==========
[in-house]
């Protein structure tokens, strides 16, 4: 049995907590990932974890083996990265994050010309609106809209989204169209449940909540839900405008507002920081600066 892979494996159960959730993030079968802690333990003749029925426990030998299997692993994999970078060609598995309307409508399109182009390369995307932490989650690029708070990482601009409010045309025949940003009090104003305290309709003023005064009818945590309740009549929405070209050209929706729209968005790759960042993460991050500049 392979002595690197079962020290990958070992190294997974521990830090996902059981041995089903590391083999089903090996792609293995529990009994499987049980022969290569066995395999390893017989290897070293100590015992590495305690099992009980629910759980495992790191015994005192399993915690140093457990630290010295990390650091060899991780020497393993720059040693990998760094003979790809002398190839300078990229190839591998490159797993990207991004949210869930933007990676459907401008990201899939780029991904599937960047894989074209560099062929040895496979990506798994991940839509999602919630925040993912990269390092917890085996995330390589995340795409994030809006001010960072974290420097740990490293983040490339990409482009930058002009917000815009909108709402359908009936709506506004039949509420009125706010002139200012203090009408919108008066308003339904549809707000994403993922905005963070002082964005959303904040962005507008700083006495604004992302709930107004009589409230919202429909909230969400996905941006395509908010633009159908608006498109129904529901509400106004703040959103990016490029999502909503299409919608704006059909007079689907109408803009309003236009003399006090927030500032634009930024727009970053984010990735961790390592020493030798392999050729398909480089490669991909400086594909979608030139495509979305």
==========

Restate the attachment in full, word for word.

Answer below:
[in-house]
């Protein structure tokens, strides 16, 4: 049995907590990932974890083996990265994050010309609106809209989204169209449940909540839900405008507002920081600066 892979494996159960959730993030079968802690333990003749029925426990030998299997692993994999970078060609598995309307409508399109182009390369995307932490989650690029708070990482601009409010045309025949940003009090104003305290309709003023005064009818945590309740009549929405070209050209929706729209968005790759960042993460991050500049 392979002595690197079962020290990958070992190294997974521990830090996902059981041995089903590391083999089903090996792609293995529990009994499987049980022969290569066995395999390893017989290897070293100590015992590495305690099992009980629910759980495992790191015994005192399993915690140093457990630290010295990390650091060899991780020497393993720059040693990998760094003979790809002398190839300078990229190839591998490159797993990207991004949210869930933007990676459907401008990201899939780029991904599937960047894989074209560099062929040895496979990506798994991940839509999602919630925040993912990269390092917890085996995330390589995340795409994030809006001010960072974290420097740990490293983040490339990409482009930058002009917000815009909108709402359908009936709506506004039949509420009125706010002139200012203090009408919108008066308003339904549809707000994403993922905005963070002082964005959303904040962005507008700083006495604004992302709930107004009589409230919202429909909230969400996905941006395509908010633009159908608006498109129904529901509400106004703040959103990016490029999502909503299409919608704006059909007079689907109408803009309003236009003399006090927030500032634009930024727009970053984010990735961790390592020493030798392999050729398909480089490669991909400086594909979608030139495509979305």